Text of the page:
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Diamond Expert and Author Alicia Oltuski : A tFS Interview

The history of the Oltuski family’s involvement in the diamond industry began in postwar Germany and has now culminated with the publishing of the book, Precious Objects by Alicia Oltuski. In her book, which has received praise from, among others, The Wall Street Journal, W magazine, The New York Post, and has landed Oltuski in the Fall 2011 Barnes & Noble Discover Great New Writers selection, the twenty-six year old journalist takes readers behind the scenes to reveal the inner workings of the diamond industry, some of its most notable players, along with personal accounts of her family's involvement working in the diamond district. I should add that I've known the Oltuski family my whole life so it was with an added jolt of excitement that I read Alicia's debut novel and can honestly say that it blew my expectations out of the water — as any book that begins with an account of someone walking around New York City with thousands of dollars worth of precious jewels strapped to their chest and hidden underneath a jacket, would.

We spoke to Alicia to find out about her family's involvement in the trade, their reaction to the book, the most surprising things she learned while researching the diamond industry, the longstanding relationship between Jews and the diamond industry, and more.

The Fashion Spot: Can you tell us a little bit about your family history in the jewelry business?

Alicia Oltuski: My grandfather bought his first diamond in a DP camp in postwar Germany. He caught a glimpse of this German man with a briefcase and asked him what he was offering. The German had six rough diamonds he was looking to unload. My grandfather had never owned a diamond. He took one of the rough (unpolished) gems, got it cut and traded it for a BMW, which he traded for a thousand pairs of shoes, which he sold. He paid for the diamond after the chain of transactions. This deal initiated him into the world of diamonds and he continued buying and selling stones and jewelry after he came to America, eventually in New York’s historic diamond district. My father grew up watching him handle precious gems and, in the way sons were fated to take over their father’s businesses in those days, my father was fated—but without all the hackneyed resentment. He was mesmerized from boyhood.

tFS: How long did you spend researching your book?

AO: This is something of a difficult question to answer—at least with precision. As I began shaping my book narratively I understood with more clarity which aspects I’d need to spend the most time researching and which people I’d need to seek out. Because this was a project that I started during graduate school, I was able to research, write, go back and do more interviews, elaborate on descriptions, transcribe until my fingers went numb, and write more. In a way, I researched in layers.

tFS: How is it that Jews have had such a longstanding history in the diamond business?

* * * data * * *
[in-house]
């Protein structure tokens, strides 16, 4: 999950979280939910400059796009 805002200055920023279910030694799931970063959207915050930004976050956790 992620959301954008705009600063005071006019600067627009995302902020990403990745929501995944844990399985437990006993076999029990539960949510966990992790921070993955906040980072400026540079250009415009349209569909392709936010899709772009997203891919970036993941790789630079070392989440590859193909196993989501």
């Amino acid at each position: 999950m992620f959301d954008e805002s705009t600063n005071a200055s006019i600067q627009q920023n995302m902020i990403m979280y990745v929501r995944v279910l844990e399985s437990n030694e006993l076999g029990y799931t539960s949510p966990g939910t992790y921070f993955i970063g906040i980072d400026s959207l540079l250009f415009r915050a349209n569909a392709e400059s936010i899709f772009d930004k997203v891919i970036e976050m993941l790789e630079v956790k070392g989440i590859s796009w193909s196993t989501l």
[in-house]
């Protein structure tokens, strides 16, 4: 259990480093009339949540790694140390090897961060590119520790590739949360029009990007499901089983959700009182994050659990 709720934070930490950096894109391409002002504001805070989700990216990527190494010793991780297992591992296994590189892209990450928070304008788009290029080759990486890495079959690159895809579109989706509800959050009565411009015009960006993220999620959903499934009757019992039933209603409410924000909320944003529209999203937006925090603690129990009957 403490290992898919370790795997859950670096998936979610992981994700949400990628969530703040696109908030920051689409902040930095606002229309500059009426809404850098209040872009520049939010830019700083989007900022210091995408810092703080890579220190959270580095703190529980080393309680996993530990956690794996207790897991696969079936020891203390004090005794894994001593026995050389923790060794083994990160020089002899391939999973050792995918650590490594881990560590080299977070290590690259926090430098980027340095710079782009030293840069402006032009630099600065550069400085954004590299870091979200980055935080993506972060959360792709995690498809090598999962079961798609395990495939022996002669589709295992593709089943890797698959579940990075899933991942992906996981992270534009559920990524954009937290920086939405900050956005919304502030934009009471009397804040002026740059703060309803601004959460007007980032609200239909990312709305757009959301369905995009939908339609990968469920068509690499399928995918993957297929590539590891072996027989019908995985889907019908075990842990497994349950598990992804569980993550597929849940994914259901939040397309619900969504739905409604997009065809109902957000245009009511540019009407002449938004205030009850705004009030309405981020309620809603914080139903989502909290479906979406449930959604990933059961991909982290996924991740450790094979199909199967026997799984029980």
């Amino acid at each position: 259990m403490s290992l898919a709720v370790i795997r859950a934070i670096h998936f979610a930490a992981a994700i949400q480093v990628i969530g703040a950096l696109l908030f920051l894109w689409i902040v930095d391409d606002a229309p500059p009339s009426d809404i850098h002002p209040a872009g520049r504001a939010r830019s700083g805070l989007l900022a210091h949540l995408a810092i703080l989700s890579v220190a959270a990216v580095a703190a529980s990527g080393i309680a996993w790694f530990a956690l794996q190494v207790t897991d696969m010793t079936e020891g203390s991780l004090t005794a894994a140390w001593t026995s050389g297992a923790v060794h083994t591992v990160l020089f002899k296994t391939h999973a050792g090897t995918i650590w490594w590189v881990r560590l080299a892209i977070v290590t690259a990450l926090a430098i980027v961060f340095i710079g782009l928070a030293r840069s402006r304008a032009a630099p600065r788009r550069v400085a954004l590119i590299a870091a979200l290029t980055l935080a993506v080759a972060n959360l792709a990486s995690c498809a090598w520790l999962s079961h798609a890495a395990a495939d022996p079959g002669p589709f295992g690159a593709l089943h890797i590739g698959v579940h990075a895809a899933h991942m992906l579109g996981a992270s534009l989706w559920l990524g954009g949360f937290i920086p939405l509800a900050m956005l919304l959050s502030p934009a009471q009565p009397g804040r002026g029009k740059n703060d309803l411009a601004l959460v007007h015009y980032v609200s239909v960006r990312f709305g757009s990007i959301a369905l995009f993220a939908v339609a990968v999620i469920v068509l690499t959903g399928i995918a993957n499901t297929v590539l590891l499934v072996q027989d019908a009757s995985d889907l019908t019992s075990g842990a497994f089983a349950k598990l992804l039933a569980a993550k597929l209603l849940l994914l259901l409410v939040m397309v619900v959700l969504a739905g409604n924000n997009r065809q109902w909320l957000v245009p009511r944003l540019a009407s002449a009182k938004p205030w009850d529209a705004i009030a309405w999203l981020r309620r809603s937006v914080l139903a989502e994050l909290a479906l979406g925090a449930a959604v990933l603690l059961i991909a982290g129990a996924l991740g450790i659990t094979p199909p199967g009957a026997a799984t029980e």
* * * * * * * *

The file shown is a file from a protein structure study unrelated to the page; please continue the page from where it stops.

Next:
AO: Jews and diamonds go way back. During the Middle Ages many commercial “guilds” did not accept Jewish people as members. The jewelers’ guild presented an anomaly. Diamonds were, in many ways, an ideal vocation for Jews, who were often expelled from countries or assaulted when pogroms hit. Had they dealt more widely in, say, farm animals, it would not have been as feasible to take their businesses with them when they bolted. Even the New York Diamond District’s history is deeply intertwined with the Twentieth Century Jewish narrative. Forty-seventh Street blossomed when large numbers had to flee Europe during the Second World War and the Holocaust.

tFS: What’s the most surprising thing you found out while writing Precious Objects?

AO: I think I used to believe that diamonds themselves were the most exotic aspect of this industry, but they’re not (though close). It’s the people.

tFS: How have your family/those who work in the diamond district reaction been to your book?

AO: I’m incredibly grateful that people both of and outside the diamond industry have received Precious Objects with interest and enthusiasm. A friend of the family was recently asked about my book while on vacation in Switzerland. My reaction was: they’ve heard about my book in Switzerland! And, of course, the members of my family have been great cheerleaders. But then, they also cheered for me when I performed in a Jazz/HipHop dance recital during junior high school—and that was the recital in which I accidentally shimmied up to center stage when it wasn’t my turn. I’m not sure they’re properly impartial.

tFS: Day-to-day do you wear jewelry? If so, what?

AO: I’m actually not the biggest jewelry wearer and this choice is more incidental than ideological. I love looking at jewelry and I adore uncovering the stories behind jewels and the people who deal in them. The piece of jewelry I wear every day is my wedding band. On occasion, I’ll put on a necklace, bracelet, or ring. I used to wear earrings but I accidentally let the holes close because I wasn’t paying attention, so I’m not sure anything worth too much should be entrusted to me, only the stories behind it – just don’t tell my father that: the first chapter in my book describes me carrying thousands of dollars’ worth of jewelry on my person.

Actually, I can demonstrate just how little precious jewelry I own with this tidbit: there was a robbery in an apartment where I once lived and it was clear that someone had rifled through my jewelry box, but had not found anything worth even stealing, other than a red necklace made of glass. I was like, Come on! Apparently, the jewelry I tend towards is not even worth pilfering. I’ll admit to having been a bit insulted. Just a bit, though—also very thankful that no one was hurt.

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